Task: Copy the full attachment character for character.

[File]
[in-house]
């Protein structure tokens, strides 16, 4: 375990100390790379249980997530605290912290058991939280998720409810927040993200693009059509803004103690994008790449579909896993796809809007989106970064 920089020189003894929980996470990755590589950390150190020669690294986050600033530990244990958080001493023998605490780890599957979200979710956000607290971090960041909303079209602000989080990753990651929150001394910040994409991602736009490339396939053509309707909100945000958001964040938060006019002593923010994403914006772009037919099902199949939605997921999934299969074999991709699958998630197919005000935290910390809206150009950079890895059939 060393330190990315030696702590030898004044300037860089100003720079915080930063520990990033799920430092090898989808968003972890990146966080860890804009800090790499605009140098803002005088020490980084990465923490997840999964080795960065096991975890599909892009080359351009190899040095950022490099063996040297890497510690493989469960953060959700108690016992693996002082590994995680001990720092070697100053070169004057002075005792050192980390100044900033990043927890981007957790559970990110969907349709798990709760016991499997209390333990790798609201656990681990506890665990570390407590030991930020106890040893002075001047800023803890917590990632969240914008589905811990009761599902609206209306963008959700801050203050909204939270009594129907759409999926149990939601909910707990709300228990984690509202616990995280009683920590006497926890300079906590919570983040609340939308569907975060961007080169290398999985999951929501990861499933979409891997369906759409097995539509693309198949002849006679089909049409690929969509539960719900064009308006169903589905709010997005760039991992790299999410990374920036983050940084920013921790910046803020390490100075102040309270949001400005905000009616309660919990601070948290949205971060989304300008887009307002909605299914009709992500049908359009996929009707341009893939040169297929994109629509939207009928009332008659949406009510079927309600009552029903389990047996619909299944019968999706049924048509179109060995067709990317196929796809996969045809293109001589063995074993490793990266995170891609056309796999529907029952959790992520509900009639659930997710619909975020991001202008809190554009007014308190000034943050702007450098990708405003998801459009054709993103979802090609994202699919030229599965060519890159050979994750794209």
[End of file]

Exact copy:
[in-house]
């Protein structure tokens, strides 16, 4: 375990100390790379249980997530605290912290058991939280998720409810927040993200693009059509803004103690994008790449579909896993796809809007989106970064 920089020189003894929980996470990755590589950390150190020669690294986050600033530990244990958080001493023998605490780890599957979200979710956000607290971090960041909303079209602000989080990753990651929150001394910040994409991602736009490339396939053509309707909100945000958001964040938060006019002593923010994403914006772009037919099902199949939605997921999934299969074999991709699958998630197919005000935290910390809206150009950079890895059939 060393330190990315030696702590030898004044300037860089100003720079915080930063520990990033799920430092090898989808968003972890990146966080860890804009800090790499605009140098803002005088020490980084990465923490997840999964080795960065096991975890599909892009080359351009190899040095950022490099063996040297890497510690493989469960953060959700108690016992693996002082590994995680001990720092070697100053070169004057002075005792050192980390100044900033990043927890981007957790559970990110969907349709798990709760016991499997209390333990790798609201656990681990506890665990570390407590030991930020106890040893002075001047800023803890917590990632969240914008589905811990009761599902609206209306963008959700801050203050909204939270009594129907759409999926149990939601909910707990709300228990984690509202616990995280009683920590006497926890300079906590919570983040609340939308569907975060961007080169290398999985999951929501990861499933979409891997369906759409097995539509693309198949002849006679089909049409690929969509539960719900064009308006169903589905709010997005760039991992790299999410990374920036983050940084920013921790910046803020390490100075102040309270949001400005905000009616309660919990601070948290949205971060989304300008887009307002909605299914009709992500049908359009996929009707341009893939040169297929994109629509939207009928009332008659949406009510079927309600009552029903389990047996619909299944019968999706049924048509179109060995067709990317196929796809996969045809293109001589063995074993490793990266995170891609056309796999529907029952959790992520509900009639659930997710619909975020991001202008809190554009007014308190000034943050702007450098990708405003998801459009054709993103979802090609994202699919030229599965060519890159050979994750794209």